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Active machine learning algorithms are used when large numbers of unlabeled examples are available and getting labels for them is costly (e.g. requiring consulting a human expert). Many conventional active learning algorithms focus on refining the decision boundary, at the expense of exploring new regions that the current hypothesis misclassifies. We(More)
—This paper is concerned with model reduction for complex Markov chain models. The Kullback–Leibler divergence rate is employed as a metric to measure the difference between the Markov model and its approximation. For a certain relaxation of the bi-partition model reduction problem, the solution is shown to be characterized by an associated eigenvalue(More)
In active learning, a machine learning algorithm is given an unlabeled set of examples U, and is allowed to request labels for a relatively small subset of U to use for training. The goal is then to judiciously choose which examples in U to have labeled in order to optimize some performance criterion, e.g. classification accuracy. We study how active(More)
Significant changes in the instance distribution or associated cost function of a learning problem require one to reoptimize a previously learned classifier to work under new conditions. We study the problem of reoptimizing a multi-class classifier based on its ROC hypersurface and a matrix describing the costs of each type of prediction error. For a binary(More)
In this paper, a short-ended stepped-impedance dual-resonance resonator is presented. Analysis of its resonance characteristics is carried out, from which the design graph is given. By controlling the impedance and length ratios of the resonator, for the first time, the first three pairs of resonant modes corresponding to three passbands within a single(More)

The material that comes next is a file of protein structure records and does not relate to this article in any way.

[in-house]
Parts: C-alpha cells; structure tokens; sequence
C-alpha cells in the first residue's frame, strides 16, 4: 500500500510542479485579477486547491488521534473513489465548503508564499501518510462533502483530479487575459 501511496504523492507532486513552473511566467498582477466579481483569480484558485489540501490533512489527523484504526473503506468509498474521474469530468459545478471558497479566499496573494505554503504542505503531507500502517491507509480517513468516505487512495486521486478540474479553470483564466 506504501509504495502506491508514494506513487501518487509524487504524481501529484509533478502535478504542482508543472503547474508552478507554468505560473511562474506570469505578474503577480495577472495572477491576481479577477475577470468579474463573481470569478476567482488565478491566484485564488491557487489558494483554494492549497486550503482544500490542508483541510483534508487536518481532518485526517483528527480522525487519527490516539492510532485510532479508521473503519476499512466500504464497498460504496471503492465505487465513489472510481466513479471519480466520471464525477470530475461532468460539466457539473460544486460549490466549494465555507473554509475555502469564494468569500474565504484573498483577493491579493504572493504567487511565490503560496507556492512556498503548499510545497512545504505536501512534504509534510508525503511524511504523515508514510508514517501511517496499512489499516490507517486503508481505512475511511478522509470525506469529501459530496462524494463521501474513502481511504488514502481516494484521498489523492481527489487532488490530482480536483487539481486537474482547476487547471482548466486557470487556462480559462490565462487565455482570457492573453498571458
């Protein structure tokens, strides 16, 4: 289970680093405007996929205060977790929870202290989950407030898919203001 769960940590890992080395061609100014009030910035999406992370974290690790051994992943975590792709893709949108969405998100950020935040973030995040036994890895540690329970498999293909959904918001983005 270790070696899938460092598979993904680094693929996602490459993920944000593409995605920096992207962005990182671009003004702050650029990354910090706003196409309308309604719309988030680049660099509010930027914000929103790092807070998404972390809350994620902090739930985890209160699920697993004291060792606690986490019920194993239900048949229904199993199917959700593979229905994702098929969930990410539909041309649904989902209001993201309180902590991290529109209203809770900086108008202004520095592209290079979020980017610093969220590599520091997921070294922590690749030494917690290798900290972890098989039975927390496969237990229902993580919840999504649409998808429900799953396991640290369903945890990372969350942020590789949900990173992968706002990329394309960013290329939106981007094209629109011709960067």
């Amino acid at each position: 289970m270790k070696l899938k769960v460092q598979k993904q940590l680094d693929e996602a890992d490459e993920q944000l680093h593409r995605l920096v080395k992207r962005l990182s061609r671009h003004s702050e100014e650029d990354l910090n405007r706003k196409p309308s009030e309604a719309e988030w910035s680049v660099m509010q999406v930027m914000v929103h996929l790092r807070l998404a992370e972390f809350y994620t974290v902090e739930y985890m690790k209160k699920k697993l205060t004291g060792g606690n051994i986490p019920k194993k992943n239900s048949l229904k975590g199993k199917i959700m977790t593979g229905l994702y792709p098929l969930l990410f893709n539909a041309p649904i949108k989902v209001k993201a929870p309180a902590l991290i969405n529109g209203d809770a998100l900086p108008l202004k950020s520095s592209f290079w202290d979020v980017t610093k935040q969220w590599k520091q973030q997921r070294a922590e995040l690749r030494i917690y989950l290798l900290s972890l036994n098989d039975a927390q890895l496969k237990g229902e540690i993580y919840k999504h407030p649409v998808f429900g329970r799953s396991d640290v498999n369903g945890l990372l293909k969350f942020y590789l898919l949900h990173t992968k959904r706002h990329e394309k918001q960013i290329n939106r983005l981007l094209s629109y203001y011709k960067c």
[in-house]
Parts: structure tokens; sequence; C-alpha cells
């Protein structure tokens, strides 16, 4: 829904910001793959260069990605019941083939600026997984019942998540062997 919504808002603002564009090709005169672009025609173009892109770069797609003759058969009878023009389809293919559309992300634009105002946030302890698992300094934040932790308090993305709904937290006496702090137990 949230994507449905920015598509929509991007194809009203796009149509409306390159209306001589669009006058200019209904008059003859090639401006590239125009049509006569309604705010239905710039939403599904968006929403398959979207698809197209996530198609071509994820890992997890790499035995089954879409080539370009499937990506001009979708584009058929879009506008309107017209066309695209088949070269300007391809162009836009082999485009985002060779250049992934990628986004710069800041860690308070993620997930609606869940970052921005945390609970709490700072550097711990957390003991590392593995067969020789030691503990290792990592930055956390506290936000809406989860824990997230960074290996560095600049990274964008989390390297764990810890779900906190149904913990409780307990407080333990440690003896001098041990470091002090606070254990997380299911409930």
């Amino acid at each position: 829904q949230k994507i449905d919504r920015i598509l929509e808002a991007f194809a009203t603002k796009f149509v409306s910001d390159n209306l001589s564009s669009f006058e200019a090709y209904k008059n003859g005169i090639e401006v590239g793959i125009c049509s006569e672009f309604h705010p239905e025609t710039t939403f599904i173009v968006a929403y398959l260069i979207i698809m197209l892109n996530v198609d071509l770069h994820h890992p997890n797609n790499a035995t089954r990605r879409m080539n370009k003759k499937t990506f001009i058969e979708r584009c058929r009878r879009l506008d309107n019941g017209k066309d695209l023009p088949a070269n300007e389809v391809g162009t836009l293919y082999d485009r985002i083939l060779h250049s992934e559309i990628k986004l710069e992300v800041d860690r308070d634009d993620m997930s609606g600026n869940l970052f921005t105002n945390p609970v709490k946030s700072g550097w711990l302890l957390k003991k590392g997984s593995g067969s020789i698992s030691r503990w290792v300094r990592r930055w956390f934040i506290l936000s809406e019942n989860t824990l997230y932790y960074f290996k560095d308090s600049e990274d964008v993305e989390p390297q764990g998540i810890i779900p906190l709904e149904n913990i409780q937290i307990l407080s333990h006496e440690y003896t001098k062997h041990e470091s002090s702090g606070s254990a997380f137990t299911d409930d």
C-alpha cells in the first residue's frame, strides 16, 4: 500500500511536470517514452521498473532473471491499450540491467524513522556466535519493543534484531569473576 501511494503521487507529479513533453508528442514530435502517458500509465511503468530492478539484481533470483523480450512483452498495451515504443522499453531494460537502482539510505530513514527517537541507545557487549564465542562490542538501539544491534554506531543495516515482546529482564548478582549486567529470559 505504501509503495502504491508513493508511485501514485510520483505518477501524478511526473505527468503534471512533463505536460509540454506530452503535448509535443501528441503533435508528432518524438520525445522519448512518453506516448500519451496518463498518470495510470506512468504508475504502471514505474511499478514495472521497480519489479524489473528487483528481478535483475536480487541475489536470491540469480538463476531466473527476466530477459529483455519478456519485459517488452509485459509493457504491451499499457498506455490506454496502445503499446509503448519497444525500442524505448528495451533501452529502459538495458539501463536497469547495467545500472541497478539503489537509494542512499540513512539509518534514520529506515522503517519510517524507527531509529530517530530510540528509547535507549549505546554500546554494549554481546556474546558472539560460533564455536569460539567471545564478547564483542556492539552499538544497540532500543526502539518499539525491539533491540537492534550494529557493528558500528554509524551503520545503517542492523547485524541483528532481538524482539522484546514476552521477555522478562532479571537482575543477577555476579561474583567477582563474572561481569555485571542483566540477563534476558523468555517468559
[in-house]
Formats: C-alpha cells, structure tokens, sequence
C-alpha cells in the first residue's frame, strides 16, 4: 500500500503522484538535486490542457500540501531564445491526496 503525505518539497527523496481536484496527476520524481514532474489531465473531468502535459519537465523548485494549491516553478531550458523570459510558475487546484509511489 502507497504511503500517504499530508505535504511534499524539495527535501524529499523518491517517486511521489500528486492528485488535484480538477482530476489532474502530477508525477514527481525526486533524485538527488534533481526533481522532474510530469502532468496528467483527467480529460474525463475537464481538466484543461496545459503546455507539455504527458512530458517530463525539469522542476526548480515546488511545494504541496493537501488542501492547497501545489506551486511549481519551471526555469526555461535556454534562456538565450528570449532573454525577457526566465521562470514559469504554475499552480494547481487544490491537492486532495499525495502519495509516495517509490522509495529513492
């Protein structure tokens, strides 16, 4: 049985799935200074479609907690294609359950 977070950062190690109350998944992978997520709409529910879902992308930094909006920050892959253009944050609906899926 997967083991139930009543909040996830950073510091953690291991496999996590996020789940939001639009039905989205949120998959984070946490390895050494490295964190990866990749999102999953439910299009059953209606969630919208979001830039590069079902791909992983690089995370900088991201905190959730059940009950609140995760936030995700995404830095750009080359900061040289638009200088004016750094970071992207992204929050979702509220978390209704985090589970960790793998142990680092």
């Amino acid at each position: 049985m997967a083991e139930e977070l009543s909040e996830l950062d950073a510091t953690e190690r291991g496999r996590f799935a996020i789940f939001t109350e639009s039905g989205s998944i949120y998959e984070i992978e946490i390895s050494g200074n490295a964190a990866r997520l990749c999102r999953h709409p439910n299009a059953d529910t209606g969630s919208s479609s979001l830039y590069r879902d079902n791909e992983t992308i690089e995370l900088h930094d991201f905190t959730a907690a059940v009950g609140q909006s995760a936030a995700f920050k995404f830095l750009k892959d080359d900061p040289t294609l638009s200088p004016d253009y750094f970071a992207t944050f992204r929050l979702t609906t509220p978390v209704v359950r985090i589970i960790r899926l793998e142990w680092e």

— This paper is concerned with an information-theoretic framework to aggregate a large-scale Markov chain to obtain a reduced order Markov model. The Kullback-Leibler (K-L) divergence rate is employed as a metric to measure the distance between two stationary Markov chains. Model reduction is obtained by considering an optimization problem w.r.t. this(More)
In active learning, where a learning algorithm has to purchase the labels of its training examples, it is often assumed that there is only one labeler available to label examples, and that this labeler is noise-free. In reality, it is possible that there are multiple labelers available (such as human labelers in the online annotation tool Amazon Mechanical(More)
— This paper is concerned with model reduction for a complex Markov chain using state aggregation. The work is motivated in part by the need for reduced order estimation of occupancy in a building during evacuation. We propose and compare two distinct model reduction techniques, each of which is based on the potential matrix for the Markov semigroup. The(More)
We explore the problem of budgeted machine learning, in which the learning algorithm has free access to the training examples' labels but has to pay for each attribute that is specified. This learning model is appropriate in many areas, including medical applications. We present new algorithms for choosing which attributes to purchase of which examples in(More)